Jennifer Karady, Former Lance Corporal West Chase, U.S. Marine Corps, Combat Service Support Company 113, I Marine Expeditionary Force, veteran of Operation Iraqi Freedom and Operation Enduring Freedom, with fiancée, Emily Peden; Ann Arbor, MI, May 2014
As ceremonies across the country look back on the Sept. 11 attacks 15 years ago, the University of Florida’s Harn Museum of Art is using art to reflect on violent conflict’s consequences in the United States and abroad.
Curator of Photography Carol McCusker spent two years working with veterans’ groups, UF faculty and students and the Gainesville community to create the exhibition “Aftermath: The Fallout of War —America and the Middle East,” which features the work of 12 leading photographers from around the world.
“We wanted to step back from war and show its impact,” McCusker said.
McCusker’s gallery talk on Sept. 11 is one of a dozen programs – including a veterans’ panel on the challenges of homecoming and visits by contributing photographers – designed to spark conversation and reflection.
“There was a lot of discussion about striking a balance between showing consequences of war both at home and abroad,” she said.
Jennifer Karady’s series portrays scenes that American soldiers can’t forget, recreated in the midst of their lives back home. For former Marine Lance Corporal West Chase – depicted in Karady’s photo above – crowds of people bring back the stress of tense moments during the Fallujah elections. Karady will speak at the Harn on Oct. 23 at 2 p.m. with Lebanese-American photographer Rania Matar, whose work is also part of “Aftermath.”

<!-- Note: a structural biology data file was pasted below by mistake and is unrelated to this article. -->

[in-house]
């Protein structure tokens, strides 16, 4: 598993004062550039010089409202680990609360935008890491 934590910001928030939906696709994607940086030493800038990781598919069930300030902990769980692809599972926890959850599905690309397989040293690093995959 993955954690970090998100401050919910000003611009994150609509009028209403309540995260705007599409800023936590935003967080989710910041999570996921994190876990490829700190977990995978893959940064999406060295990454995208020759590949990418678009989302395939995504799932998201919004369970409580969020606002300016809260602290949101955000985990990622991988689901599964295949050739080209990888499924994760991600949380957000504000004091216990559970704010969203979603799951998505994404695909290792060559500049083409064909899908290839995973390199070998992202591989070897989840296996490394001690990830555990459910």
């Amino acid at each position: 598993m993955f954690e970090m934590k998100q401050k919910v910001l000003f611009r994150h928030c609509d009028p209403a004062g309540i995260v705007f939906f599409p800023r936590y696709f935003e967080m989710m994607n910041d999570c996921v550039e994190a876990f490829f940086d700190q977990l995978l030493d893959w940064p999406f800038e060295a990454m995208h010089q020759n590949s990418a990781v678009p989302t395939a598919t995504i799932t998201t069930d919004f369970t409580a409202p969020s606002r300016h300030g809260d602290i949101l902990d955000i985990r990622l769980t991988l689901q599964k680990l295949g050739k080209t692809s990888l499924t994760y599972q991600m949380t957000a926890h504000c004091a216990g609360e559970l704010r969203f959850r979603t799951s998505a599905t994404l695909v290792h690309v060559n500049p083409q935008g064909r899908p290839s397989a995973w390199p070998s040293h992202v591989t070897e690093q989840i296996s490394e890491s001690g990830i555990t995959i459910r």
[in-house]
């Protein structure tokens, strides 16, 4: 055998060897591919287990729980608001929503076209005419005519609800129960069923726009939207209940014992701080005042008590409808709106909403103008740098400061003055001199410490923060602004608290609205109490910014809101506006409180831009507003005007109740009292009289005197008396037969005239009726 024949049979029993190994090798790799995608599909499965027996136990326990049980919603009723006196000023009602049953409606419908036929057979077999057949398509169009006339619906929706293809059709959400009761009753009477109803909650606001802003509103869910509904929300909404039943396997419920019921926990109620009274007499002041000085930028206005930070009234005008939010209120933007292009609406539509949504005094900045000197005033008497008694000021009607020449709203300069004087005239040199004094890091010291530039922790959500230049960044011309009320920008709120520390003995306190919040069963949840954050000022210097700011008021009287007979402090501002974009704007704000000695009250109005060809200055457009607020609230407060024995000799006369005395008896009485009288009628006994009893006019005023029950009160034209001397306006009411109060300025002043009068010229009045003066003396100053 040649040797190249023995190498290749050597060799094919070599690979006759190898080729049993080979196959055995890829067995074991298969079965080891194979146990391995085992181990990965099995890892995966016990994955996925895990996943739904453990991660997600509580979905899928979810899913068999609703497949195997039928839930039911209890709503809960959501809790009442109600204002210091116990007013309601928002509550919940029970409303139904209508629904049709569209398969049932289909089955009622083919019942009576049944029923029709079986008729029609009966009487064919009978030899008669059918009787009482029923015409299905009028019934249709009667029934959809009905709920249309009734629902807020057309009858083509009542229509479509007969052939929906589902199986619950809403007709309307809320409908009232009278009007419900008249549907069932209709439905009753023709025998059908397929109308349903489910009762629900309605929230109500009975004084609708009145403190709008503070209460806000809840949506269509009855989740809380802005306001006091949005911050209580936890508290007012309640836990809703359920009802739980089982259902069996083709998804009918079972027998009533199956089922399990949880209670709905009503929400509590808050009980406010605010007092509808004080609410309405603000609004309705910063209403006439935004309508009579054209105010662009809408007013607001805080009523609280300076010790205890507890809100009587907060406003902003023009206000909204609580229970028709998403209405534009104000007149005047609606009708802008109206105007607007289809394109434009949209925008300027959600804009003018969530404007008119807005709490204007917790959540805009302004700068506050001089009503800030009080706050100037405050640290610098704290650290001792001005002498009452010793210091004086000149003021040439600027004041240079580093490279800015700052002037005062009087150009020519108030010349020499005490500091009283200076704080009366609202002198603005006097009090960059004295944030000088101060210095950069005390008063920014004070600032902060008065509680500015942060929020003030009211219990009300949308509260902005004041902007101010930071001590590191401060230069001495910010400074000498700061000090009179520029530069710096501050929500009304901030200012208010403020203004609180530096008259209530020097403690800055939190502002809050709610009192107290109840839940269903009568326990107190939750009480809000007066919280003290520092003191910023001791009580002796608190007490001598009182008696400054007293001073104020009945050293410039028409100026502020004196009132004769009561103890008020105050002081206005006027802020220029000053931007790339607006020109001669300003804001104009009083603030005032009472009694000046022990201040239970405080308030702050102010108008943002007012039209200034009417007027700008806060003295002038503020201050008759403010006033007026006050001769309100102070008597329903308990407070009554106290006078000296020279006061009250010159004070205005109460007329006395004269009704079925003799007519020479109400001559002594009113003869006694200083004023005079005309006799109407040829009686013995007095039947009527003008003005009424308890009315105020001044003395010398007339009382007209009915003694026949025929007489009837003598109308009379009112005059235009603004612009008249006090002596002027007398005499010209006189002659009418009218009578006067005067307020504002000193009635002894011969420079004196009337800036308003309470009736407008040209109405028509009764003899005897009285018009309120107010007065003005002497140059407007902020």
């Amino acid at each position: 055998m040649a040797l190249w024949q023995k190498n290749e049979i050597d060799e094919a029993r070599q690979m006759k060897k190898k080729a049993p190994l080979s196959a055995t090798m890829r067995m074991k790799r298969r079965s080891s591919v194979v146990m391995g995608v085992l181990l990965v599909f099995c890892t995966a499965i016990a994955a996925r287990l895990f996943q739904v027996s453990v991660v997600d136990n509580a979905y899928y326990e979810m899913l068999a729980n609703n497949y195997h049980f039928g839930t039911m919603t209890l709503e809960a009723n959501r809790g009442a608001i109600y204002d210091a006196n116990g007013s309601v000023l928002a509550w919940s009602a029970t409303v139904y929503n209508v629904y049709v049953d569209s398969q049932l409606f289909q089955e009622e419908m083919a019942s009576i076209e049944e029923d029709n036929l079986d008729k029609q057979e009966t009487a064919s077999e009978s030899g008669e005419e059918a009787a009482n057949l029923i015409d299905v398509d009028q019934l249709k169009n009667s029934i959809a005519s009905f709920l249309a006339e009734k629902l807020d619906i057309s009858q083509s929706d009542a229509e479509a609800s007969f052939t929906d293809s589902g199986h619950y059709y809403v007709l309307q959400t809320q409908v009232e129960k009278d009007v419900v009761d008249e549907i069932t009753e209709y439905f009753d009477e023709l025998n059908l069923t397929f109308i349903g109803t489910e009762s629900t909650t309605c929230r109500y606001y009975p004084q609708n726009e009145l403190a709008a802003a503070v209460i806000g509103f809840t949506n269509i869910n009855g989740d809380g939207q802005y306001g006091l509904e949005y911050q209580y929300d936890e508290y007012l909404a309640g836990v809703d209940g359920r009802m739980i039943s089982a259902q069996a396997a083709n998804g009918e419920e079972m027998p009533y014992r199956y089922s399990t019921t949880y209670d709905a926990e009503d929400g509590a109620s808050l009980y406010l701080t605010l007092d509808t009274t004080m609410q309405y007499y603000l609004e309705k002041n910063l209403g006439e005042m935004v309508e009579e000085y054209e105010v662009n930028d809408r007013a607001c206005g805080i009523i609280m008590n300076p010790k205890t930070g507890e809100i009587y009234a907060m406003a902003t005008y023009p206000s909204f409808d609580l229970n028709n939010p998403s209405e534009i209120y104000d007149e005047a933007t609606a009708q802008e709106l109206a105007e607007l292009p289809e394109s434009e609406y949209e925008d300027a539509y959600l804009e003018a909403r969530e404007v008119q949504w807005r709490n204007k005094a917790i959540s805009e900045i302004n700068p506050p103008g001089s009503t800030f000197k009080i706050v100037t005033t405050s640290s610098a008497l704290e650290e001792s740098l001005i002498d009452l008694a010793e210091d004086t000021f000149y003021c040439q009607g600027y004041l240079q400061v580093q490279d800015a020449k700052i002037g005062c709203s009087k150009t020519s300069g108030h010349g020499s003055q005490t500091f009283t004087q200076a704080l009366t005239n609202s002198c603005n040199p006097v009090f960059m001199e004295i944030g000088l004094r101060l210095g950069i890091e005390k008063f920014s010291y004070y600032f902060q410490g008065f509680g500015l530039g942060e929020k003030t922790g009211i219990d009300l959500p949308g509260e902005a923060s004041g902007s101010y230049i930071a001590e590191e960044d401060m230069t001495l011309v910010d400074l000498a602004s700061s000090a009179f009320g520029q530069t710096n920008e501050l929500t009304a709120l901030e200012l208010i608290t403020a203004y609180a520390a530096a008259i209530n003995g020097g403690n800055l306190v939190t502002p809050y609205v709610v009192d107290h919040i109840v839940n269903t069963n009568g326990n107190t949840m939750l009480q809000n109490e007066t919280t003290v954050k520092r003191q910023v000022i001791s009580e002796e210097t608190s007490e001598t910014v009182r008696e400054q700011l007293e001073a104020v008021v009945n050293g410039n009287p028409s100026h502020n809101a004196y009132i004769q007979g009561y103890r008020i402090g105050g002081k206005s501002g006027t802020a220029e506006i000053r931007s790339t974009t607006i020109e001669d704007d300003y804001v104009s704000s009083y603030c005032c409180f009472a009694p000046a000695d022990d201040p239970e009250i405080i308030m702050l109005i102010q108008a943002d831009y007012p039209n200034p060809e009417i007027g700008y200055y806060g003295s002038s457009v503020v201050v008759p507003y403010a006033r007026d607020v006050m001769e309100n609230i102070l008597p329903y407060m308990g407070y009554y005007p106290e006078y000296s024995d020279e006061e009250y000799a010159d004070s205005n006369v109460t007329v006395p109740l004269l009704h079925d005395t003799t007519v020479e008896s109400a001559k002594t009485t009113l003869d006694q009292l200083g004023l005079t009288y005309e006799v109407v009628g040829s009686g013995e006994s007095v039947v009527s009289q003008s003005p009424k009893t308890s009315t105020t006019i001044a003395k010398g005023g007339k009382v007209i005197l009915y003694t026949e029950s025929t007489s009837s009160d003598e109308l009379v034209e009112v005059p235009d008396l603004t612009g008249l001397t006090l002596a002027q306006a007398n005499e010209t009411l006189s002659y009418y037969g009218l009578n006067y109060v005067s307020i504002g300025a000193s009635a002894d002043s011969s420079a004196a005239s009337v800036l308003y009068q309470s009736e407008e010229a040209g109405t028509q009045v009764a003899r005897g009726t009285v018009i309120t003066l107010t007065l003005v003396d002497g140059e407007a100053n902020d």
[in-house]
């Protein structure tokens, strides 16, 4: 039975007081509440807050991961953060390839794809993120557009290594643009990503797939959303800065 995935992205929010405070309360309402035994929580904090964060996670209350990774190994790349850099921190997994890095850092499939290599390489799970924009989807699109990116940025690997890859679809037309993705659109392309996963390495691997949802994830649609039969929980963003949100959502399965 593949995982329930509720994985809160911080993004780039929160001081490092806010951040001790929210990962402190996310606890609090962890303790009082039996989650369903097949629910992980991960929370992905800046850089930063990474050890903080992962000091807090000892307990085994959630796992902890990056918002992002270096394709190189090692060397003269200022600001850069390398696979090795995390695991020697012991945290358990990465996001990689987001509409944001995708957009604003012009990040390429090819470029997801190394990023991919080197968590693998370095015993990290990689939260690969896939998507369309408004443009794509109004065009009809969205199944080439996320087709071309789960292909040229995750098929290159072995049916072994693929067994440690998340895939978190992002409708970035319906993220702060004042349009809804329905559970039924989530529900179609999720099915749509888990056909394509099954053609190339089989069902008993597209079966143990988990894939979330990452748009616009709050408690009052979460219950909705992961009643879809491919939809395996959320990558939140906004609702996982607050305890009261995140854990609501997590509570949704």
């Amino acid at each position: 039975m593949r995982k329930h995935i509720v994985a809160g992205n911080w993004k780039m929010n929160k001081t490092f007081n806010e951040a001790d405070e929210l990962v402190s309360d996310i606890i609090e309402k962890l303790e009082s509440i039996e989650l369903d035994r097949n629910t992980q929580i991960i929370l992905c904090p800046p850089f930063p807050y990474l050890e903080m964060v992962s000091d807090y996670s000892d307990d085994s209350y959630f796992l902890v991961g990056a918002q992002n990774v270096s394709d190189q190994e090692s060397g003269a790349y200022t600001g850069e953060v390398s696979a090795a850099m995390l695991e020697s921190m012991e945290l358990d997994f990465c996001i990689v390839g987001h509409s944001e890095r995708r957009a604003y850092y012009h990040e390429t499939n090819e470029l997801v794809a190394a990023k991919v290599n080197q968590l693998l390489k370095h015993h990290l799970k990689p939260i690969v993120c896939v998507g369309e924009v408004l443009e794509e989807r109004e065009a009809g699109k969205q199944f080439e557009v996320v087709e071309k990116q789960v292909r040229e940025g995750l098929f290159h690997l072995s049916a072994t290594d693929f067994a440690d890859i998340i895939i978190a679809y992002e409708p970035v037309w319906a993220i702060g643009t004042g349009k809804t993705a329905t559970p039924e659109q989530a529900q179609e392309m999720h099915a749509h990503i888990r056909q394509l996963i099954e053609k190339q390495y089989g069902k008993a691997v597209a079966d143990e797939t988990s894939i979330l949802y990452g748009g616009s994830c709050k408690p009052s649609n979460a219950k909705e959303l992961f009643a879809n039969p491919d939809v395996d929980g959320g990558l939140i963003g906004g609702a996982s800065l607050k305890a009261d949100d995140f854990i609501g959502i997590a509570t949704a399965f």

Pulitzer Prize-winning photojournalist Lynsey Addario – the subject of a forthcoming Steven Spielberg movie starring Jennifer Lawrence – has seven pieces in the exhibition, including a photograph of a Syrian refugee family so hauntingly beautiful that at first glance it’s easily mistaken for a Madonna and child painting.
Lynsey Addario, Killis Camp, Turkish/Syrian Border in Turkey, October 22, 2013
In another series, images from Queen Victoria’s photographer in Afghanistan are juxtaposed with modern equivalents by British photographer Simon Norfolk.
Simon Norfolk, Afghan Police being trained by U.S. Marines, Camp Leatherneck., 2010–2011, from the series Burke + Norfolk, loan and images courtesy of Simon Norfolk and Gallery Luisotti, Santa Monica, CA
The exhibition also includes video installations and an interactive touch panel with quizzes, maps, news clips and TED talks.
“Aftermath” is supported by the Andy Warhol Foundation for the Visual Arts and the National Endowment for the Arts with support from the University of Florida, Harn endowments and private donations.